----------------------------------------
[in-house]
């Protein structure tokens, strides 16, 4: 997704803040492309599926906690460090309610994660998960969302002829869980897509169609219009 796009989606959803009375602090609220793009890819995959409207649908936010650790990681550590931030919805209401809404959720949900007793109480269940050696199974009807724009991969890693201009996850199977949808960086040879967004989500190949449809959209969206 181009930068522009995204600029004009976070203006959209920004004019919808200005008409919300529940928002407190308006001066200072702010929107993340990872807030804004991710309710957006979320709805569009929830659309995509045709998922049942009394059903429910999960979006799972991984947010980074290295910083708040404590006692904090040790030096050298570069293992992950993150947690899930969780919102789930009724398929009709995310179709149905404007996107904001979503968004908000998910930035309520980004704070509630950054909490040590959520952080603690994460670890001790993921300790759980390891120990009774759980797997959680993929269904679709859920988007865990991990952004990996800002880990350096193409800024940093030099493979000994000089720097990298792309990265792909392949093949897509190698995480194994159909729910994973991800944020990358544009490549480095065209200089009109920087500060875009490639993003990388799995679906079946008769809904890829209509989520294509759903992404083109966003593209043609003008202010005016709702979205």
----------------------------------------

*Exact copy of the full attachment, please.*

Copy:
[in-house]
């Protein structure tokens, strides 16, 4: 997704803040492309599926906690460090309610994660998960969302002829869980897509169609219009 796009989606959803009375602090609220793009890819995959409207649908936010650790990681550590931030919805209401809404959720949900007793109480269940050696199974009807724009991969890693201009996850199977949808960086040879967004989500190949449809959209969206 181009930068522009995204600029004009976070203006959209920004004019919808200005008409919300529940928002407190308006001066200072702010929107993340990872807030804004991710309710957006979320709805569009929830659309995509045709998922049942009394059903429910999960979006799972991984947010980074290295910083708040404590006692904090040790030096050298570069293992992950993150947690899930969780919102789930009724398929009709995310179709149905404007996107904001979503968004908000998910930035309520980004704070509630950054909490040590959520952080603690994460670890001790993921300790759980390891120990009774759980797997959680993929269904679709859920988007865990991990952004990996800002880990350096193409800024940093030099493979000994000089720097990298792309990265792909392949093949897509190698995480194994159909729910994973991800944020990358544009490549480095065209200089009109920087500060875009490639993003990388799995679906079946008769809904890829209509989520294509759903992404083109966003593209043609003008202010005016709702979205």